The criteria for determining who has achieved human spaceflight vary. The Fédération Aéronautique Internationale (FAI) defines spaceflight as any flight above 100 kilometres (62 mi), a definition recognized by every country. In the 1960s, the United States Department of Defense awarded the rating of astronaut to military and civilian pilots who flew aircraft higher than 50 miles (80 km). This list follows the FAI criterion.
From the Department of Defense, eight USAF and NASA pilots qualified for the Astronaut Badge by flying the sub-orbital X-15 rocket spaceplane. One of these pilots, Joseph A. Walker, flew the X-15 above 100 km on two flights, becoming the first person to enter space twice. However, the other pilots did not reach the 100 km FAI limit.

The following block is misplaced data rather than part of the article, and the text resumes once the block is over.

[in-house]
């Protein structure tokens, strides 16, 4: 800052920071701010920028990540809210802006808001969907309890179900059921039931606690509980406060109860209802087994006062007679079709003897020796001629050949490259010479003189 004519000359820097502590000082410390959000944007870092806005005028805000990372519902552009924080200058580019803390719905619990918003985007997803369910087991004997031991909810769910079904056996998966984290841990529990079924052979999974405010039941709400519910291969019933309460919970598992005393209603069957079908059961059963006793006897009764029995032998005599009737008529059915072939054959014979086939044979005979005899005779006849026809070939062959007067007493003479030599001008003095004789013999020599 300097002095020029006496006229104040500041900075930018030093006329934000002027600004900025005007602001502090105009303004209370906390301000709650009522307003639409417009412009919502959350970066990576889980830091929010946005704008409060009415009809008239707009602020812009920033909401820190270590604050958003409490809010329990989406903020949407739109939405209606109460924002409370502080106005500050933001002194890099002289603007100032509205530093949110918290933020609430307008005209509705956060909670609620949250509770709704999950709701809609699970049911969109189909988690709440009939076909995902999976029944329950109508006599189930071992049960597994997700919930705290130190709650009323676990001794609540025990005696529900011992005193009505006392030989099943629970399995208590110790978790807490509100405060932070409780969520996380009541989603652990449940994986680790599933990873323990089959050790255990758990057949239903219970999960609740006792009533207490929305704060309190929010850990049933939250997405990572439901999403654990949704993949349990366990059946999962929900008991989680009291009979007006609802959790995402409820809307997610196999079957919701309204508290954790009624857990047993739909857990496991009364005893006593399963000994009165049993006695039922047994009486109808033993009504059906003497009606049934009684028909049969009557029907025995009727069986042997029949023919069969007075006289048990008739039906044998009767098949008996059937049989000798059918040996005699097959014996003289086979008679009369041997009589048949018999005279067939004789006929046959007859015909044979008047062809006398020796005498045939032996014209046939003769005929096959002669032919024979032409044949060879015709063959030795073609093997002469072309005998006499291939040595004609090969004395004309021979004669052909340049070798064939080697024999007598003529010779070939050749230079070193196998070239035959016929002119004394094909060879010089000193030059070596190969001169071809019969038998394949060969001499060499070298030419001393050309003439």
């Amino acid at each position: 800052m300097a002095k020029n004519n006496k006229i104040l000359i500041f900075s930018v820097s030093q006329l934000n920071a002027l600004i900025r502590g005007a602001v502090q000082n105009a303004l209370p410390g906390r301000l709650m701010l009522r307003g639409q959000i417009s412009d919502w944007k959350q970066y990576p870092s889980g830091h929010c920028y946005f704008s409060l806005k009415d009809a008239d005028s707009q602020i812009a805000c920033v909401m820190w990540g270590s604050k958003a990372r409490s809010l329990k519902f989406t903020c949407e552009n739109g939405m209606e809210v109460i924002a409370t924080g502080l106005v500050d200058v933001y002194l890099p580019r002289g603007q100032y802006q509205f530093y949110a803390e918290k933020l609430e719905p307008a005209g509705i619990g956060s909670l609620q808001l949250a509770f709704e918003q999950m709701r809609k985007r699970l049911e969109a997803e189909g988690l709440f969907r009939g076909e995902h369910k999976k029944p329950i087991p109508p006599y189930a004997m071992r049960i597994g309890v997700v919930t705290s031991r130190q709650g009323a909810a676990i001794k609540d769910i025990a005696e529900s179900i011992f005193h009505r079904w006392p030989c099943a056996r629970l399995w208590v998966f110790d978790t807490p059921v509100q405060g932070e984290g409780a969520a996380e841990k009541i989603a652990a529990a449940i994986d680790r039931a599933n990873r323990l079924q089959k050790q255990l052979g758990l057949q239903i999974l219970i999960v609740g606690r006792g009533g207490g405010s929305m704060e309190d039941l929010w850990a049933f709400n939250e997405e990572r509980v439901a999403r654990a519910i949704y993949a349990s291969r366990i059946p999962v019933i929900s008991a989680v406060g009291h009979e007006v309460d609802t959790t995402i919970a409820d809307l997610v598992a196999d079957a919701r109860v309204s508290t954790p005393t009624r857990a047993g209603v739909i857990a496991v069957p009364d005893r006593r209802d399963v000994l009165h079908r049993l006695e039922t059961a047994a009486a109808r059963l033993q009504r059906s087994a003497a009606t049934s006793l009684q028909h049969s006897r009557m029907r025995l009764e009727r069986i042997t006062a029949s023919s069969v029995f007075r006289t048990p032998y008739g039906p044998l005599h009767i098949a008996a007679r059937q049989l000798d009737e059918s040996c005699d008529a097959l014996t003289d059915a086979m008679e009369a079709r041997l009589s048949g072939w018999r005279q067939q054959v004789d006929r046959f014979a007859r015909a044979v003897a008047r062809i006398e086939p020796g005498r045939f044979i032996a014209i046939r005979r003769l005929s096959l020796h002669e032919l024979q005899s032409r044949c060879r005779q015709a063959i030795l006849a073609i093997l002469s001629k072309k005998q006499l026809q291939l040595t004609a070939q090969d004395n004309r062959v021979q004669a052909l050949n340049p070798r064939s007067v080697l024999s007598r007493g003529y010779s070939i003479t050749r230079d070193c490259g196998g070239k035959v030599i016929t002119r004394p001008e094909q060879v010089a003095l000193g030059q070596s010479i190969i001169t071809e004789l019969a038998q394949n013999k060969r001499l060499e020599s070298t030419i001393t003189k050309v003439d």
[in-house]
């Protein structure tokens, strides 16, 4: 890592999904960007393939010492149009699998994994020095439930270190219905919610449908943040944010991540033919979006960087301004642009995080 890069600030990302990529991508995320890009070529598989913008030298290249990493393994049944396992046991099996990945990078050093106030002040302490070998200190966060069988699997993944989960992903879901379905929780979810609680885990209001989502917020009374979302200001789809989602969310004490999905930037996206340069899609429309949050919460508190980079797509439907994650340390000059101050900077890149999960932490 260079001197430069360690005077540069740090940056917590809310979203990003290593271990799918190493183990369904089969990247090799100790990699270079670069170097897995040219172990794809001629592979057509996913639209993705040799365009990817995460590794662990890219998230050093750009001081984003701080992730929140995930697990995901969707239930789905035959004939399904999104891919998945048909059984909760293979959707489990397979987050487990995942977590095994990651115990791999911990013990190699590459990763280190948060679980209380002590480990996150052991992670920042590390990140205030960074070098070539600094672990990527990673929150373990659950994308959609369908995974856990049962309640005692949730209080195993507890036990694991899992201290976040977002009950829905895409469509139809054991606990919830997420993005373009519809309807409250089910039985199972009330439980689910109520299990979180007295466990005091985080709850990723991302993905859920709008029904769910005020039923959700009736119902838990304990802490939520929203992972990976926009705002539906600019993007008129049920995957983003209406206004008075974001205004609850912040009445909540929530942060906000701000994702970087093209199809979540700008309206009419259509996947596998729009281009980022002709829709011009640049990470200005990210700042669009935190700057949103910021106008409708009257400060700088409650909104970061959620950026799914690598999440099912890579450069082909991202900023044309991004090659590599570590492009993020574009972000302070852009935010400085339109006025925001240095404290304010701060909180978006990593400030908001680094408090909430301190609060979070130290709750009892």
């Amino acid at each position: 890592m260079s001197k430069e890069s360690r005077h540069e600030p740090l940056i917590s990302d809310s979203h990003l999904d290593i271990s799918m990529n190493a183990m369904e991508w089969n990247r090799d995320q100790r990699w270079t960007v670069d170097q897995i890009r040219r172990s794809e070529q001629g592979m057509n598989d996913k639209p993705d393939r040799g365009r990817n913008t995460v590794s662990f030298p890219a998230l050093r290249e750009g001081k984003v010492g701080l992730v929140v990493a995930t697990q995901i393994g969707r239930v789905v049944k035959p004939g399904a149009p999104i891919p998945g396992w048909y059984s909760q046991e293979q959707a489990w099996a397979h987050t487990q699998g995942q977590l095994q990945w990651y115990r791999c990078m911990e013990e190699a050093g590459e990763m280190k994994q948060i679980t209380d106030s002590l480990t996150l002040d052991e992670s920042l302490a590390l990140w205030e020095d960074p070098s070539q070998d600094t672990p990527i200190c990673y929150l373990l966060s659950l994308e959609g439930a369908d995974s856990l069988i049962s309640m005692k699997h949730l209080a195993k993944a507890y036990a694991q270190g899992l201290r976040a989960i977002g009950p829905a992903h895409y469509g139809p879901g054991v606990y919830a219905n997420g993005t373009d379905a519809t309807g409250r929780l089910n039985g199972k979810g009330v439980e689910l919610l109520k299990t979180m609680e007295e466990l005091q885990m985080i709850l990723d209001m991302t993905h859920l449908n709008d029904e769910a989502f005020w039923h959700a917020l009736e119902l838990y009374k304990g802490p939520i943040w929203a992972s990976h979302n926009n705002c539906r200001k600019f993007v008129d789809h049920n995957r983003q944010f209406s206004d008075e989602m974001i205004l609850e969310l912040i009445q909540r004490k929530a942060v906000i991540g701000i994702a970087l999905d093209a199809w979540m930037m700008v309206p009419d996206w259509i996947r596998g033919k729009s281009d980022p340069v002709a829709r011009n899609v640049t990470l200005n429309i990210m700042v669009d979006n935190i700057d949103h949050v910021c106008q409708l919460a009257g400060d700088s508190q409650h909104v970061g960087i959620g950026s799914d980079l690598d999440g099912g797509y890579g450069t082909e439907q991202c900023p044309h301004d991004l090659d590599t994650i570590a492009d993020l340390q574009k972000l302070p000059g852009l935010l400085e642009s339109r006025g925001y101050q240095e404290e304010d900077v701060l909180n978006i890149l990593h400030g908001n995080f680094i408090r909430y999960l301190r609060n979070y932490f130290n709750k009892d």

As of November 6, 201338 countries have gone into space according to the FAI guideline (543 people have qualified when including the US Department of Defense classification). Of the 536, three people completed only a sub-orbital flight, 533 people reached Earth orbit, 24 traveled beyond low Earth orbit and 12 walked on the Moon., a total of 536 people from